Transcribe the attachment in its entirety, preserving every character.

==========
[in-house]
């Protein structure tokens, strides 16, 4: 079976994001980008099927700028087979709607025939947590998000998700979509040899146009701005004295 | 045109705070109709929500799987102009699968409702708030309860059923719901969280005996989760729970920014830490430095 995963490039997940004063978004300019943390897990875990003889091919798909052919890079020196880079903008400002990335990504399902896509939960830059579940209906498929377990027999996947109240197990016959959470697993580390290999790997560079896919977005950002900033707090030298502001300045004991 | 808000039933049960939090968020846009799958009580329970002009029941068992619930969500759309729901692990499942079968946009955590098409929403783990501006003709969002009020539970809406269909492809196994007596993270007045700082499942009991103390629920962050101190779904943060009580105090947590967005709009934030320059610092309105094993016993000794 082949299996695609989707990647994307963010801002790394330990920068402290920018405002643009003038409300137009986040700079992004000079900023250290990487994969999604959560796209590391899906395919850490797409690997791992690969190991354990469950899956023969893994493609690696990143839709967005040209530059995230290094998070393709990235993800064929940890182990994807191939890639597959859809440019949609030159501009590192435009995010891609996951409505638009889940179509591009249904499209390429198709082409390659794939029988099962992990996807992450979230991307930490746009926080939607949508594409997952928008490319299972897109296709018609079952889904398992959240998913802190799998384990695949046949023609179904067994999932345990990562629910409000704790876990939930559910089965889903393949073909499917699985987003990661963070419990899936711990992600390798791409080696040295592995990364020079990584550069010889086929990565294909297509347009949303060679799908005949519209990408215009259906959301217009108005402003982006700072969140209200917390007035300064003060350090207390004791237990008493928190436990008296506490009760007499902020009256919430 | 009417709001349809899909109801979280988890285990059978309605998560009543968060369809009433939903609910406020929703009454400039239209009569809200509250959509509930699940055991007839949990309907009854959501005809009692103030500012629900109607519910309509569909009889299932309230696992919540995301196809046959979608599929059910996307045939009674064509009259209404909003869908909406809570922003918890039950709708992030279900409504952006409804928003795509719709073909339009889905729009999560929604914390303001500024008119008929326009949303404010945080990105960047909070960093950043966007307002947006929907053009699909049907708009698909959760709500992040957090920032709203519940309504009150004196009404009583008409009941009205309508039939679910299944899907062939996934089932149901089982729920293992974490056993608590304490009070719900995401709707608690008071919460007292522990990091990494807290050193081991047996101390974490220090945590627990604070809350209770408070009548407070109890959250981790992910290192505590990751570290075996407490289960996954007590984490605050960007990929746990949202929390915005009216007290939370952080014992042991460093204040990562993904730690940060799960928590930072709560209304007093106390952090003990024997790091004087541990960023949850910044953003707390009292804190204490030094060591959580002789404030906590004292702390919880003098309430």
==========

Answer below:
[in-house]
């Protein structure tokens, strides 16, 4: 079976994001980008099927700028087979709607025939947590998000998700979509040899146009701005004295 | 045109705070109709929500799987102009699968409702708030309860059923719901969280005996989760729970920014830490430095 995963490039997940004063978004300019943390897990875990003889091919798909052919890079020196880079903008400002990335990504399902896509939960830059579940209906498929377990027999996947109240197990016959959470697993580390290999790997560079896919977005950002900033707090030298502001300045004991 | 808000039933049960939090968020846009799958009580329970002009029941068992619930969500759309729901692990499942079968946009955590098409929403783990501006003709969002009020539970809406269909492809196994007596993270007045700082499942009991103390629920962050101190779904943060009580105090947590967005709009934030320059610092309105094993016993000794 082949299996695609989707990647994307963010801002790394330990920068402290920018405002643009003038409300137009986040700079992004000079900023250290990487994969999604959560796209590391899906395919850490797409690997791992690969190991354990469950899956023969893994493609690696990143839709967005040209530059995230290094998070393709990235993800064929940890182990994807191939890639597959859809440019949609030159501009590192435009995010891609996951409505638009889940179509591009249904499209390429198709082409390659794939029988099962992990996807992450979230991307930490746009926080939607949508594409997952928008490319299972897109296709018609079952889904398992959240998913802190799998384990695949046949023609179904067994999932345990990562629910409000704790876990939930559910089965889903393949073909499917699985987003990661963070419990899936711990992600390798791409080696040295592995990364020079990584550069010889086929990565294909297509347009949303060679799908005949519209990408215009259906959301217009108005402003982006700072969140209200917390007035300064003060350090207390004791237990008493928190436990008296506490009760007499902020009256919430 | 009417709001349809899909109801979280988890285990059978309605998560009543968060369809009433939903609910406020929703009454400039239209009569809200509250959509509930699940055991007839949990309907009854959501005809009692103030500012629900109607519910309509569909009889299932309230696992919540995301196809046959979608599929059910996307045939009674064509009259209404909003869908909406809570922003918890039950709708992030279900409504952006409804928003795509719709073909339009889905729009999560929604914390303001500024008119008929326009949303404010945080990105960047909070960093950043966007307002947006929907053009699909049907708009698909959760709500992040957090920032709203519940309504009150004196009404009583008409009941009205309508039939679910299944899907062939996934089932149901089982729920293992974490056993608590304490009070719900995401709707608690008071919460007292522990990091990494807290050193081991047996101390974490220090945590627990604070809350209770408070009548407070109890959250981790992910290192505590990751570290075996407490289960996954007590984490605050960007990929746990949202929390915005009216007290939370952080014992042991460093204040990562993904730690940060799960928590930072709560209304007093106390952090003990024997790091004087541990960023949850910044953003707390009292804190204490030094060591959580002789404030906590004292702390919880003098309430």